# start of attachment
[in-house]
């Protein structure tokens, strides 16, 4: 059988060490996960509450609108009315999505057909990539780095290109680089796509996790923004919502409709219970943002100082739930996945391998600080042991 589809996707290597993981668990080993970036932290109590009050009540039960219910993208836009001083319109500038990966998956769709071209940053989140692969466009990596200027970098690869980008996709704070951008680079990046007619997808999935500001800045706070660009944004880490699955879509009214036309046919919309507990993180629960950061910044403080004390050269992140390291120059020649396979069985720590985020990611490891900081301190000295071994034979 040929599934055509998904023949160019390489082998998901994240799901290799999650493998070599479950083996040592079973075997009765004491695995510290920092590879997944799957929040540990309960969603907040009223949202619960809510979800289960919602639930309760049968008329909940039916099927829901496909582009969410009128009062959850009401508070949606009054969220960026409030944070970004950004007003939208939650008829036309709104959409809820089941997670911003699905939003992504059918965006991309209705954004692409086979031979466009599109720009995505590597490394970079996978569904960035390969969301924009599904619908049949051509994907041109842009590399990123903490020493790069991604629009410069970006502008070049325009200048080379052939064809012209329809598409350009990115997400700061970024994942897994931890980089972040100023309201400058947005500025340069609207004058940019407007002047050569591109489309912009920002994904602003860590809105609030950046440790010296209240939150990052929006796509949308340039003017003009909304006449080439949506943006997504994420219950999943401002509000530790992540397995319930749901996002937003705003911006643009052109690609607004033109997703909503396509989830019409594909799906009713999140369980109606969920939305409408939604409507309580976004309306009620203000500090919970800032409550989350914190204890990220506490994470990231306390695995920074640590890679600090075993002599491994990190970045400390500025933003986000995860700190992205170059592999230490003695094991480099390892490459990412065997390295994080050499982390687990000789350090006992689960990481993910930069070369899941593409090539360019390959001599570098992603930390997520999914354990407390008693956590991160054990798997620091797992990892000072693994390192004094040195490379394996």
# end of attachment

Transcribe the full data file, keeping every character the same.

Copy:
[in-house]
């Protein structure tokens, strides 16, 4: 059988060490996960509450609108009315999505057909990539780095290109680089796509996790923004919502409709219970943002100082739930996945391998600080042991 589809996707290597993981668990080993970036932290109590009050009540039960219910993208836009001083319109500038990966998956769709071209940053989140692969466009990596200027970098690869980008996709704070951008680079990046007619997808999935500001800045706070660009944004880490699955879509009214036309046919919309507990993180629960950061910044403080004390050269992140390291120059020649396979069985720590985020990611490891900081301190000295071994034979 040929599934055509998904023949160019390489082998998901994240799901290799999650493998070599479950083996040592079973075997009765004491695995510290920092590879997944799957929040540990309960969603907040009223949202619960809510979800289960919602639930309760049968008329909940039916099927829901496909582009969410009128009062959850009401508070949606009054969220960026409030944070970004950004007003939208939650008829036309709104959409809820089941997670911003699905939003992504059918965006991309209705954004692409086979031979466009599109720009995505590597490394970079996978569904960035390969969301924009599904619908049949051509994907041109842009590399990123903490020493790069991604629009410069970006502008070049325009200048080379052939064809012209329809598409350009990115997400700061970024994942897994931890980089972040100023309201400058947005500025340069609207004058940019407007002047050569591109489309912009920002994904602003860590809105609030950046440790010296209240939150990052929006796509949308340039003017003009909304006449080439949506943006997504994420219950999943401002509000530790992540397995319930749901996002937003705003911006643009052109690609607004033109997703909503396509989830019409594909799906009713999140369980109606969920939305409408939604409507309580976004309306009620203000500090919970800032409550989350914190204890990220506490994470990231306390695995920074640590890679600090075993002599491994990190970045400390500025933003986000995860700190992205170059592999230490003695094991480099390892490459990412065997390295994080050499982390687990000789350090006992689960990481993910930069070369899941593409090539360019390959001599570098992603930390997520999914354990407390008693956590991160054990798997620091797992990892000072693994390192004094040195490379394996």